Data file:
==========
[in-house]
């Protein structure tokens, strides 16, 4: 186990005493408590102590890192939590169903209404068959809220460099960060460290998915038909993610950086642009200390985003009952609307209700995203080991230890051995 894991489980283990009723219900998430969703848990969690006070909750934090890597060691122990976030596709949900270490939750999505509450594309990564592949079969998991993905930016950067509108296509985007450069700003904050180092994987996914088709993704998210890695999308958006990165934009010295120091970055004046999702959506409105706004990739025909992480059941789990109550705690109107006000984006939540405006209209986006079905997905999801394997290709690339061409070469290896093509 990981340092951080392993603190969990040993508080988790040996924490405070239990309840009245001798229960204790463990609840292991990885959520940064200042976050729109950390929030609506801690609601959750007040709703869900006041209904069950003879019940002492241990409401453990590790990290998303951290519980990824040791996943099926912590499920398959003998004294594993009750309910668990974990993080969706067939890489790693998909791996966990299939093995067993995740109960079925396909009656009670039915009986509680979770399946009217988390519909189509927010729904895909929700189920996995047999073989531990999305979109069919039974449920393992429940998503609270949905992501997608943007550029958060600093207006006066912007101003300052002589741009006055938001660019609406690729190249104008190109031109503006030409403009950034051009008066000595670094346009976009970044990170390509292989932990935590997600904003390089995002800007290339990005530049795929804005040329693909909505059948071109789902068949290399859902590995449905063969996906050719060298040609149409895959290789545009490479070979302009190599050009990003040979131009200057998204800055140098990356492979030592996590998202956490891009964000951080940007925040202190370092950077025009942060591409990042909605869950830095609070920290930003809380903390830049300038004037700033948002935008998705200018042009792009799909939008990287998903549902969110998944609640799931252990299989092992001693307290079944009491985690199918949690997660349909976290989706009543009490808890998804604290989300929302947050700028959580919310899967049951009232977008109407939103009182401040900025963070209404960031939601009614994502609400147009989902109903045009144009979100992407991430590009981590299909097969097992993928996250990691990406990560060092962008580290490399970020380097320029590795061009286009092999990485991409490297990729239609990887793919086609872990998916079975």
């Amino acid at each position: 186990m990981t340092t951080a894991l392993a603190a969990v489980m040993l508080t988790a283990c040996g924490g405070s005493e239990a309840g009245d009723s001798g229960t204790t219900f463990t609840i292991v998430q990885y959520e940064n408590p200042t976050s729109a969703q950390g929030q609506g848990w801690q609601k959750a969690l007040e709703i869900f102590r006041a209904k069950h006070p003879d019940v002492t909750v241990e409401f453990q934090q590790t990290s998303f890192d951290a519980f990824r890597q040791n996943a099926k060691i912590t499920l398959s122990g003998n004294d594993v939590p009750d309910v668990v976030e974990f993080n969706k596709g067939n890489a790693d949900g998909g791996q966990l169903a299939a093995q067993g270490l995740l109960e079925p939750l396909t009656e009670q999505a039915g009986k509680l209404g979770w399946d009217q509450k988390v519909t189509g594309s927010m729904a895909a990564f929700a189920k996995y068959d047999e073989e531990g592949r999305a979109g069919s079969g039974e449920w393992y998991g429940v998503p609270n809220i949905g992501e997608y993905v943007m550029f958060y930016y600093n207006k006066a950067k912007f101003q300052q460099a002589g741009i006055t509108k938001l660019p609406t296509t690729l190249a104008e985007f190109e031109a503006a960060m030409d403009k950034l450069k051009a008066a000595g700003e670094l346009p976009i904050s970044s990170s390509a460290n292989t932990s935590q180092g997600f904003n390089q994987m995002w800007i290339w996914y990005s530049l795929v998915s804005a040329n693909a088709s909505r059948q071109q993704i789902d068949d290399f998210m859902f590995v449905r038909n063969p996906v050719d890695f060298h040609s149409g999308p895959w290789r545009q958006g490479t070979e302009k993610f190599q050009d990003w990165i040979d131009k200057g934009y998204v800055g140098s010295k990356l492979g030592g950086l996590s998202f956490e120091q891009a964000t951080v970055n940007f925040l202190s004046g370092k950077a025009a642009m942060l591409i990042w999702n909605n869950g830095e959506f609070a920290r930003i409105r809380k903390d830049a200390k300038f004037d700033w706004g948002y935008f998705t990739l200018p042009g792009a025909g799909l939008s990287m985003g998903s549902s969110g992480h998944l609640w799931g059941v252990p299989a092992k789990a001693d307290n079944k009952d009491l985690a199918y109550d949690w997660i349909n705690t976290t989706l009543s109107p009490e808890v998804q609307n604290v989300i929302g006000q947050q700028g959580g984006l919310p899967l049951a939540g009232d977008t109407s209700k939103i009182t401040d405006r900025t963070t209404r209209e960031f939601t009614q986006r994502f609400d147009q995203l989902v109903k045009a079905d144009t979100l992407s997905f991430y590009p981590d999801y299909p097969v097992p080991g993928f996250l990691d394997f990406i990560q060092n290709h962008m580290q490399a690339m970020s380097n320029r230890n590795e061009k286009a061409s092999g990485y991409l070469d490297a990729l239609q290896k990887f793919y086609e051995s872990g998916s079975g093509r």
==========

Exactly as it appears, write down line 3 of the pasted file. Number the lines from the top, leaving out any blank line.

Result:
């Amino acid at each position: 186990m990981t340092t951080a894991l392993a603190a969990v489980m040993l508080t988790a283990c040996g924490g405070s005493e239990a309840g009245d009723s001798g229960t204790t219900f463990t609840i292991v998430q990885y959520e940064n408590p200042t976050s729109a969703q950390g929030q609506g848990w801690q609601k959750a969690l007040e709703i869900f102590r006041a209904k069950h006070p003879d019940v002492t909750v241990e409401f453990q934090q590790t990290s998303f890192d951290a519980f990824r890597q040791n996943a099926k060691i912590t499920l398959s122990g003998n004294d594993v939590p009750d309910v668990v976030e974990f993080n969706k596709g067939n890489a790693d949900g998909g791996q966990l169903a299939a093995q067993g270490l995740l109960e079925p939750l396909t009656e009670q999505a039915g009986k509680l209404g979770w399946d009217q509450k988390v519909t189509g594309s927010m729904a895909a990564f929700a189920k996995y068959d047999e073989e531990g592949r999305a979109g069919s079969g039974e449920w393992y998991g429940v998503p609270n809220i949905g992501e997608y993905v943007m550029f958060y930016y600093n207006k006066a950067k912007f101003q300052q460099a002589g741009i006055t509108k938001l660019p609406t296509t690729l190249a104008e985007f190109e031109a503006a960060m030409d403009k950034l450069k051009a008066a000595g700003e670094l346009p976009i904050s970044s990170s390509a460290n292989t932990s935590q180092g997600f904003n390089q994987m995002w800007i290339w996914y990005s530049l795929v998915s804005a040329n693909a088709s909505r059948q071109q993704i789902d068949d290399f998210m859902f590995v449905r038909n063969p996906v050719d890695f060298h040609s149409g999308p895959w290789r545009q958006g490479t070979e302009k993610f190599q050009d990003w990165i040979d131009k200057g934009y998204v800055g140098s010295k990356l492979g030592g950086l996590s998202f956490e120091q891009a964000t951080v970055n940007f925040l202190s004046g370092k950077a025009a642009m942060l591409i990042w999702n909605n869950g830095e959506f609070a920290r930003i409105r809380k903390d830049a200390k300038f004037d700033w706004g948002y935008f998705t990739l200018p042009g792009a025909g799909l939008s990287m985003g998903s549902s969110g992480h998944l609640w799931g059941v252990p299989a092992k789990a001693d307290n079944k009952d009491l985690a199918y109550d949690w997660i349909n705690t976290t989706l009543s109107p009490e808890v998804q609307n604290v989300i929302g006000q947050q700028g959580g984006l919310p899967l049951a939540g009232d977008t109407s209700k939103i009182t401040d405006r900025t963070t209404r209209e960031f939601t009614q986006r994502f609400d147009q995203l989902v109903k045009a079905d144009t979100l992407s997905f991430y590009p981590d999801y299909p097969v097992p080991g993928f996250l990691d394997f990406i990560q060092n290709h962008m580290q490399a690339m970020s380097n320029r230890n590795e061009k286009a061409s092999g990485y991409l070469d490297a990729l239609q290896k990887f793919y086609e051995s872990g998916s079975g093509r």